Today I was talking to a person I work with, and she told me that she has started taking a new herb called Essiac. The actual mixture she is taking contains some other herbs, and the assortment is called "Flor-Essence." She said she has read about Essiac, and that it is supposed to have an affect on and possibly cure cancer and diabetes. Naturally, I am skeptical, and I was wondering what your view was on this herb.
Fascinating stuff. I found a web site you might want to check out(http://www.essiacinfo.org) that has a lot of information.
First, I am always skeptical of cancer cures that are not "common knowledge." Really, if someone found something that reliably cured cancer, don't you think they would be front-page news - statues would be commissioned and they would probably receive a Nobel prize.
That aside, however, there may be something,
somewhere that might work for someone if all of the
events are in the correct place. So, I don’t want to
dismiss essiac out of hand.
Here is a reported composition of essiac (from
http://www.herbalists.on.ca). Approximately 30 to 35
grams per batch (one ounce = 28.35 grams):
- Burdock Root pieces (Arctium lappa radix) (cut/sifted) 10 grams
- Rhubarb Root pieces (Rheum officinale radix) (cut/sifted) 5 grams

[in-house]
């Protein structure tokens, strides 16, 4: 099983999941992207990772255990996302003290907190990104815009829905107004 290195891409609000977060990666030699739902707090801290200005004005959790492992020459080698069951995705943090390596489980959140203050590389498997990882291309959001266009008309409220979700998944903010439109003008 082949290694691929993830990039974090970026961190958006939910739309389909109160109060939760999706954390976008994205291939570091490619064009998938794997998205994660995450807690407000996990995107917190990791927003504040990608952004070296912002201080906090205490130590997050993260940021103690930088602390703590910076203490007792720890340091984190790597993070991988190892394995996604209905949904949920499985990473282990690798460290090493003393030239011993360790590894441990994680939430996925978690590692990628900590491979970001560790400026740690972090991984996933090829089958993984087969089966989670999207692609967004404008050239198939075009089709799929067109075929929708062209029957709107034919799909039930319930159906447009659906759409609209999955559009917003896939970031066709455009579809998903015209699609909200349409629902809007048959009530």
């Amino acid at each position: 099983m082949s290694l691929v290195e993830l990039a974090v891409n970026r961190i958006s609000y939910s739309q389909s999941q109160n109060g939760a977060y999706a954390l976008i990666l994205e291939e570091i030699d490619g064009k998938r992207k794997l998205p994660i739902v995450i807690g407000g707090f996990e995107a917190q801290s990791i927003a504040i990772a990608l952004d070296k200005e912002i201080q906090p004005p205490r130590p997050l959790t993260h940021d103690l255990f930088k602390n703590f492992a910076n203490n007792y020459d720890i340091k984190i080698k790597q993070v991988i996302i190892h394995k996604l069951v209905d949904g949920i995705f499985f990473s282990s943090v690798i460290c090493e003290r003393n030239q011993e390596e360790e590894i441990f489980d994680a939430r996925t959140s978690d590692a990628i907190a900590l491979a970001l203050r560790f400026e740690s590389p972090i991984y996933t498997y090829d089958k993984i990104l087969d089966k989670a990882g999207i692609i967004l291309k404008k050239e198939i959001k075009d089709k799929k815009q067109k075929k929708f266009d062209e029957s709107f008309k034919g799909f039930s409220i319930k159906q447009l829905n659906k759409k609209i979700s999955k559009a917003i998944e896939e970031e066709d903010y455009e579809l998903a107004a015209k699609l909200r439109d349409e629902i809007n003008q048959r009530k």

- Slippery Elm Bark pieces (Ulmus fulva cortex) (cut/sifted) 5 grams
- Sheep Sorrel Herb (Rumex acetifolia herba) (cut/sifted) 10 grams
- Red Clover Blossom* (Trifolium pratense flora) (cut/sifted) 5 grams - (*=optional)
The efficacy of burdock has not been confirmed in any test either here or in Germany (where they have a very long history of using and scientifically testing herbal preparations.) The German pharmacopoeia does not recommend its use.
Rhubarb on the other hand has some positive reports
and a long history of use in Chinese medicine,
particularly in treating gastrointestinal diseases.
I cannot find any comment about Slippery Elm or
Sheep Sorrel in any of my references.
Red clover is a good cough medicine and has been
used in food products for many years.
In short, I do not think the stuff is likely to be
harmful, but it does not show much promise to be helpful
Source: Douglas Holt, Ph.D., Chair
of Food Science Program & State Extension Specialist for
Food Safety, University of Missouri-Columbia
Last update: Tuesday, May 05, 2009